While Jelpi uses colors from Pico-8's full palette and works better with RLE, the Lemmings and Pitfall Harry sprites only use 4 and 2 colors respectively, and both are stored more efficiently using direct pixel encoding. Because of the math involved, if you want to restrict your palette to save space, you'll need to draw the sprites using the lowest-numbered colors. With 4 colors we have to use colors 0-3, and with 2 colors, we use 0 and 1. It looks weird, but we'll fix it later.

In addition to this, the Lemmings sprites aren't laid out horizontally as you might expect, but vertically. That's because they're only six pixels wide, so placing them side-by-side would take 1/3 more space than necessary. You'll also notice there aren't full frames of animation for Jelpi's run because there wasn't enough space. Because Jelpi's head is the same in each frame and only the position of the legs change, I just drew the head once and stored stacked animation frames of the 2-pixel high leg area, which will be displayed using the sspr(). Jelpi does move up and down a pixel during the run cycle, but that can be added at runtime by altering the vertical sprite position based on the current frame in the animation cycle using '%' and '\'. As you can see, even with efficient compression, it takes some thought and ingenuity to squeeze graphics down to a few hundred characters.

Now let's deal with the problematic backslash character. If we left this in our strings we'd get an error at runtime, but the encoders above will look for the value corresponding to a backslash and replace it with the value for an exclamation point. This will cause some slight graphical glitches, but not an error. If, after encoding, you notice any exlamation points in your string or glitches in your sprites, you can either slightly rework them to avoid this, or use this bit of extra code.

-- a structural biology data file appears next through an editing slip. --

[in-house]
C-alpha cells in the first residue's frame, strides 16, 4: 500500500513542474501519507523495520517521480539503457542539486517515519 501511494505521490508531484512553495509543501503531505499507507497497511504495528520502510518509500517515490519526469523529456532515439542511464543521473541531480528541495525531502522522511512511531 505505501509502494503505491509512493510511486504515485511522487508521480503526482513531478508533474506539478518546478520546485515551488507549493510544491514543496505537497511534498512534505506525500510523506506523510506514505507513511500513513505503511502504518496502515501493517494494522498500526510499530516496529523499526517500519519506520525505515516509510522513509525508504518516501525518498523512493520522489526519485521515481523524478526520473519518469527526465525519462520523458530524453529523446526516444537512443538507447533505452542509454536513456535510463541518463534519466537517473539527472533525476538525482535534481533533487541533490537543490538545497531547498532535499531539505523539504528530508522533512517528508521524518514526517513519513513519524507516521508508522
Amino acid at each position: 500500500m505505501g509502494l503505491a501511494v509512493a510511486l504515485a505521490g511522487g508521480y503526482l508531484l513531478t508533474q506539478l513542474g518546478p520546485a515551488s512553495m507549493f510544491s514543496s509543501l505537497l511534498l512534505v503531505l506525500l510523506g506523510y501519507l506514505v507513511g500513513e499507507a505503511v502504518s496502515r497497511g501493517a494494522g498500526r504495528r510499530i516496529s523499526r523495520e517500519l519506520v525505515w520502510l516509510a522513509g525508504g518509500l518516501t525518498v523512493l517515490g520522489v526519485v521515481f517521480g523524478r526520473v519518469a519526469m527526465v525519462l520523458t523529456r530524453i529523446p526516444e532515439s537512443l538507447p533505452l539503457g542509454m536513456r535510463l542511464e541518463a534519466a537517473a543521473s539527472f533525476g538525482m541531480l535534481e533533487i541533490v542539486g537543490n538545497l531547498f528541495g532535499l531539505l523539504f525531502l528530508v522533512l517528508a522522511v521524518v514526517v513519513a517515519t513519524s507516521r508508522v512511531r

Just place this right after "-35" in the decoder to intercept the incoming value, and if it's -2, it will be set to the correct value of 57. It basically does the same thing as "if(v==-2)v=57", but in fewer characters.

Sprite recoloring

If you restricted your sprites' color range to save space, you'll need to set the pixels back to the right colors. There are a few different ways to do this, but each one takes around a dozen characters or more, so experiment and compare how many chars it takes to recolor vs. just encoding the right colors in the first place.

Using the Lemmings sprites above as an example of recoloring indexed color sprites, I've come up with two main solutions for this. The first lets you recolor using Pico-8's standard palette, as you can see in the second lemming , and the second lets you use any mixture of colors from the standard and dark palettes, which can be a better fit, as seen in the third lemming.

The standard color method uses a small extra string placed inside an ord() function to act as a lookup table. Place this into the sset() command in the decoder as the third input, with the pixel value v\4^(i%3)%4 used as the string position input. It will intercept the pixel values of 0-3 which the output of the string produces, and instead of using it to color the pixels directly, it will use the small string as a lookup table for the corrected colors. Note that you only need 1 less than the number of colors in your palette, (e.g. 3 string characters for a palette of 4 colors). This is because there's no entry 0 in the string, so color 0 will remain unchanged and transparent, which we'll want. As for which characters to use, you can use any which are in the correct column of the character set, though I like to use chars 48-63 as shown in green below, because it makes things more intuitive for 10 out of the 16 colors. Using these characters, our lookup string will have characters from columns 13,11, and 15, or "=;?".


for i=0,380do v=ord("",i\3+1)-35